Virtual clothing trials are the next big thing that can bring fashion and technology together. Computer scientists all around the world are trying to experiment with deep-learning techniques that can be used to virtually dress a 3D avatar (digital versions of humans). Developments in this field are being made in India too. Two researchers at TCS Research India have come up with a deep learning technique called DeepDraper that can predict how clothing items will adapt to the contours of a person’s body. While this technology isn’t new, researchers claim that the new technique is more precise. Therefore, it allows a person to better understand how an item of clothing will look on their body.
This technique was presented at the International Conference on Computer Vision (ICCV) Workshop, this year.
Brojeshwar Bhowmick, one of the researchers behind DeepDraper, explained how the technique works.
“DeepDraper is a deep learning-based garment draping system that allows customers to virtually try garments from a digital wardrobe onto their own bodies in 3D,” he told TechXplore.
The virtual draping is done after analysing a photo or a short video of a customer to estimate their 3D body shape, pose, and body measurements. It gets data about a garment from the digital wardrobe of a seller. The tech feeds the customer’s physical estimates to a neural network that predicts how the garment will look on the person’s 3D avatar.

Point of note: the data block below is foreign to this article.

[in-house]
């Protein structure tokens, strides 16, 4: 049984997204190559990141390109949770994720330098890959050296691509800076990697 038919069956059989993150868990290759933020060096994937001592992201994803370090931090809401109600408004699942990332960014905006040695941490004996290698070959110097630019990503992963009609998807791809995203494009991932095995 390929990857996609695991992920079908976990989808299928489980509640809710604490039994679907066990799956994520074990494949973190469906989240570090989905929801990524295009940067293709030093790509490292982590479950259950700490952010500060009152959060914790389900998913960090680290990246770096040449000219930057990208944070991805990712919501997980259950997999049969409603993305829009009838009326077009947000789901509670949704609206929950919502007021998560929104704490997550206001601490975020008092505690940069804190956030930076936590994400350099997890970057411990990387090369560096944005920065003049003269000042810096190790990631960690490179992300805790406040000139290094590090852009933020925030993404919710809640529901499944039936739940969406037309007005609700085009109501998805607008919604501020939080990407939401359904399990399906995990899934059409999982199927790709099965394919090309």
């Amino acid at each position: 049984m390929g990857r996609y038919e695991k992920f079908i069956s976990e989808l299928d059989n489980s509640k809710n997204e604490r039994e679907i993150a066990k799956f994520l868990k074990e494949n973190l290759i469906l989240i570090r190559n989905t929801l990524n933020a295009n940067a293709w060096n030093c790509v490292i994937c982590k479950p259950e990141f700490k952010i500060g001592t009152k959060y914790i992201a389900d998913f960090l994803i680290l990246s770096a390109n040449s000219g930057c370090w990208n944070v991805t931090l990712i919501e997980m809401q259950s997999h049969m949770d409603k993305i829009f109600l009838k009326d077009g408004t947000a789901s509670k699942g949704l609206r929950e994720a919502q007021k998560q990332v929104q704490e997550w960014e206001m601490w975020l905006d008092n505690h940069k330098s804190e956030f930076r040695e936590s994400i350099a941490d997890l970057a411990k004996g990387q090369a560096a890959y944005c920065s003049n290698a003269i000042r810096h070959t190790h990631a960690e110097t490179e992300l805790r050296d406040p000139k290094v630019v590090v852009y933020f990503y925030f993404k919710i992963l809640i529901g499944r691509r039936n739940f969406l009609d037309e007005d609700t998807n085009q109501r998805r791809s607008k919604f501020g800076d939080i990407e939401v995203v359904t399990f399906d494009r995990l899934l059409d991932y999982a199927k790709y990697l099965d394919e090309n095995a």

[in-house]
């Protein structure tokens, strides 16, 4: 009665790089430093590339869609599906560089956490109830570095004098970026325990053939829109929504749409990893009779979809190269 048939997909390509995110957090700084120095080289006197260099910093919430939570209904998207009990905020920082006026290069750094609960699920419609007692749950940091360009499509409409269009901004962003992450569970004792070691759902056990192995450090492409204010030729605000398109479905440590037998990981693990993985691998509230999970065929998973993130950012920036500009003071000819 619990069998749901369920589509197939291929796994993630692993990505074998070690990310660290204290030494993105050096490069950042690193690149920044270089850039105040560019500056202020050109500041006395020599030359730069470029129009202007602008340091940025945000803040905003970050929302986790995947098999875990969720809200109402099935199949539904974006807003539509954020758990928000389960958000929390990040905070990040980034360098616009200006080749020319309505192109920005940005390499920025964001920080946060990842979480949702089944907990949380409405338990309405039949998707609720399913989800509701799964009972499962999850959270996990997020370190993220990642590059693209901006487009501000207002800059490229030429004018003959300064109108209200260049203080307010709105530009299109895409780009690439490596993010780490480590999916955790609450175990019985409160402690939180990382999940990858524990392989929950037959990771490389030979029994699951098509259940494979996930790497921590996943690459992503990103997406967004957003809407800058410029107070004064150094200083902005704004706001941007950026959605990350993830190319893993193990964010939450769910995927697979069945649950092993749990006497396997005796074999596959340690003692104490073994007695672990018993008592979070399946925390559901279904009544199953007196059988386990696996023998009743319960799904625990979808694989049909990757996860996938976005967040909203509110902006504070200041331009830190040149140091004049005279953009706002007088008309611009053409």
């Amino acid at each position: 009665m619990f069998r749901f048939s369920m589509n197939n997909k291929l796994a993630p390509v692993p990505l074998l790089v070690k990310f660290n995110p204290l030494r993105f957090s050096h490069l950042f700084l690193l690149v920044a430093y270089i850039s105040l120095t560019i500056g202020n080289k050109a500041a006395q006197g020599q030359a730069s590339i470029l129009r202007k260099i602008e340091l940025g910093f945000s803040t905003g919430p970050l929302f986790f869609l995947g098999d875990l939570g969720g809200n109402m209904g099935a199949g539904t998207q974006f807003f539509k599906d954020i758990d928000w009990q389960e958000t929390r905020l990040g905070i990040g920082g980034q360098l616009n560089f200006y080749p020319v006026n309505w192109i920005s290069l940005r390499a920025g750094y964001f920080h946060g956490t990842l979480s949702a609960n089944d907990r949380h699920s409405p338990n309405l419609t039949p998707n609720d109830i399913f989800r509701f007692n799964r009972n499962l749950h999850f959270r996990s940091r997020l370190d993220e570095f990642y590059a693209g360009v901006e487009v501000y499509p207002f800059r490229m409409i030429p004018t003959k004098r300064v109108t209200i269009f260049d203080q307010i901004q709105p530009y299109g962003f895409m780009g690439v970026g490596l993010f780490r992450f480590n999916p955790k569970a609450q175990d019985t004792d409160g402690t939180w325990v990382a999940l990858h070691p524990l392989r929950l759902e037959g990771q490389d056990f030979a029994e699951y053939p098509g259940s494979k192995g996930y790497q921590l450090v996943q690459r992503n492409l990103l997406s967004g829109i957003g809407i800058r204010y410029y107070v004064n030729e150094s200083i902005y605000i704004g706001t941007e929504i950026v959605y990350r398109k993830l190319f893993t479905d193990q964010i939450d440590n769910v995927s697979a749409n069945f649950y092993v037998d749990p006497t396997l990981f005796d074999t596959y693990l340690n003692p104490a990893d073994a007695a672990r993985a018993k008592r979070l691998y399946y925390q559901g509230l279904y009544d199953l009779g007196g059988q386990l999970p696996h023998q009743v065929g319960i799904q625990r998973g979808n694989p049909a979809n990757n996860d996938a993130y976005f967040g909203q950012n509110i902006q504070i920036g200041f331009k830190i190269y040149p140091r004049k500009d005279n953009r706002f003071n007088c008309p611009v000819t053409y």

The researchers evaluated their DeepDraper technique in a series of tests that proved to be better and more realistic with their estimates. The system was also able to drape garments of different sizes on human bodies of all shapes and different various characteristics.
Bhowmick said, “Another important feature of DeepDraper is that it is very fast and can be supported by low-end devices such as mobile phones or tablets.” The researchers had wanted to create a lightweight system that required low memory and computational power so that it could run in real-time.
“DeepDraper is nearly 23 times faster and nearly 10 times smaller in memory footprint compared to its close competitor Tailornet,” Bhowmick said.
This feature would allow it to be used on online clothing websites.
Currently, DeepDraper drapes the outfit on a static human body. Researchers are planning to experiment with human movements and animated draping. They are also planning to improve the technology to drape loose and multilayered garments such as dresses, gowns, t-shirts with jackets, and more.